One of my colleagues likes to remark, tongue in cheek, about clinical pastoral education (CPE) as “a bunch of pastor types, trying to use psychology, to unearth your deepest secrets.” I just recently (thursday actually) finished my first unit of CPE, and figured I’d take some time to publicly reflect on the experience and the beauty/ugliness within chaplaincy, since I think it has a lot to offer a broken world, but also contains within its very core some trouble.

Chaplaincy, for many of us, is a required four-hundred hour adventure of critical self-reflection, peer group processing, and occasional ministry in hospitals (or other chaplaincy settings, i.e. hospice). This process is often traumatic due to the traumas found in hospitals, the critical care we are required to provide (many of us in our early twenties), and, not least of which, the depths of our own humanity that our supervisors deign to explore as a resource for ministry. For some, the experience is eye-opening, life-giving, and is a time of “kitchen work”, the kind of work done in the depths of our suffering, our mortality, and our grief. For others, the experience is painful, horrifying, and hardening for their pastoral identities and their openness to critical reflection on their identities in relationship to God. For me, as the child of a cancer victim, the process opened my faith identity up for the sort of reflection, processing, and grieving that is the continuation of this long-and-ongoing resurrection experience that began for me in college, at a church that liked to kick me in the gut.

The beautiful part of chaplaincy, is that it is, in many ways, concerned with being Jesus’ presence in the midst of occupied territory. Our hospitals, many of them founded on a holistic understanding of healing, have become sterile rooms of poking and prodding where we experience the full cultural anxiety and fear of death, and our attempts to defeat it on our own.

As Dr. Cox likes to say, hospitals are mainly about keeping the game going. And often, this means treating the human person like a mechanized repair at the auto shop, when there is so much more going on inside the whole person. (an interesting read on this note is this book)

One of the most troubling parts about chaplaincy, is to me, how quickly the lack of a concrete pastoral identity in Jesus fades into the sterility of the hospital, where the expectation is often that we are dispensers of spiritual care, meeting the spiritual and emotional needs of others, and having our spiritual platitudes and wisdom consumed in that moment. (sort of like the expectation for pastors in many places) Sometimes this is talking about Jesus, but often its “general spiritual wisdom.” I think most of the time, it’s just our way of trying. Trying to make people suffer less. To make them, just like the doctors:

feel better.

But here’s the thing: Jesus wasn’t interested in making people “feel better.”

Or maybe more importantly, Jesus wasn’t interested in keeping the game going, his whole being pointed towards bringing a whole new game to town.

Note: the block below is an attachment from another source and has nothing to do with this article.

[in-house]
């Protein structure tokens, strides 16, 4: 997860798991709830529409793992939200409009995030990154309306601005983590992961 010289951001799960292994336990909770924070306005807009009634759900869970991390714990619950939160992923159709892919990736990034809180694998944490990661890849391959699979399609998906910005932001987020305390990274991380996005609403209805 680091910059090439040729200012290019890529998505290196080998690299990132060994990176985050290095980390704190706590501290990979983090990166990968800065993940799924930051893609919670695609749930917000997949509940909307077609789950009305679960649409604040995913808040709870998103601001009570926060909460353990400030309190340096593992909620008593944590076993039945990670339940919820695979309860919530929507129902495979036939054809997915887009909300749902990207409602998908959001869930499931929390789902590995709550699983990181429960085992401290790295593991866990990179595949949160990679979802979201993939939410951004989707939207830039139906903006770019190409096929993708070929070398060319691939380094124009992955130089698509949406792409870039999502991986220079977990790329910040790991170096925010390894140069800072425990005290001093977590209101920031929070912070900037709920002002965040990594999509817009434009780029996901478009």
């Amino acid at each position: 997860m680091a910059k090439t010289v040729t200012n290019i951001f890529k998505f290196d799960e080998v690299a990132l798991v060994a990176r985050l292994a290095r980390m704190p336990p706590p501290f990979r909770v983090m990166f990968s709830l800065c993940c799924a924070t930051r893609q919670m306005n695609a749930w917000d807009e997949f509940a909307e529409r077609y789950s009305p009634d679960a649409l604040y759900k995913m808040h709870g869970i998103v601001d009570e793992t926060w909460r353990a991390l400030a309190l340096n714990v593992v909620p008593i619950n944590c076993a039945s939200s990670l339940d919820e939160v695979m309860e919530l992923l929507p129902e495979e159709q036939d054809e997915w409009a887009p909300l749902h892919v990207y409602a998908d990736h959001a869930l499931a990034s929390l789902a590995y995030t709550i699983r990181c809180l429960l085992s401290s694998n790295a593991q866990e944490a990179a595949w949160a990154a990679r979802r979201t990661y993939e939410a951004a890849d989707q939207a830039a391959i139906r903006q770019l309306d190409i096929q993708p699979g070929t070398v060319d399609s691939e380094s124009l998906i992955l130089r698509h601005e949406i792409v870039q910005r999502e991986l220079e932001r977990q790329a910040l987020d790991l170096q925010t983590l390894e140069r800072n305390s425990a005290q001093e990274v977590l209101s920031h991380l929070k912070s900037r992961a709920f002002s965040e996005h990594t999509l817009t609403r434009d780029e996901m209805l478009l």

Often, we would discuss the hospital as a place not to challenge people on their spiritual convictions. That’s fine. It’s probably true, it’d be weird. But one of the things that I have learned during this time is that chaplaincy offers an opportunity to provide a different kind of care. Call it a “chaplaincy of the cross.”

I spent most of my time in our CPE class, and my time with patients, playing around with this. Instead of helping them “feel better”, or avoid the reality of their suffering, I viewed my role as participating with the holy spirit in being one who can journey with them into the darkness, the grief, the pain, the endless pit where no one wants to venture.

Ironically, that pit…it’s the only place you find life.

My theory is that, just maybe, chaplaincy is less about making people feel less of their pain, and more about helping them, in a place where the mortality, grief, and pain of life is often acutely visible, descend to the dead.


And that only in that place where we seek not to go, the places that terrify us, the places where we expect Jesus to not be found, like the cross, is where we actually find God hiding, and remarkably present. Jesus in the rooms where families are deciding to end never-ending treatment. Jesus in the fear of diagnosis. The Holy Spirit sent to the families of the dying.

It isn’t in feeling less suffering that we find God, but in the exact sort of suffering that has already been taken into the life of God.

Which means chaplaincy, in the end, is about helping others find their way to the cross, to God, to life abundant, in the exact sort of place you wouldn’t find it.

Because in the midst of doing that, (and this is the whole point of the CPE process for eventual pastors), we find that cross for ourselves, in our own darkness, grief and suffering.

So guess what? I’m going to do three more units next year, and see if God can’t keep screwing me up for the sake of my work in the Kingdom.

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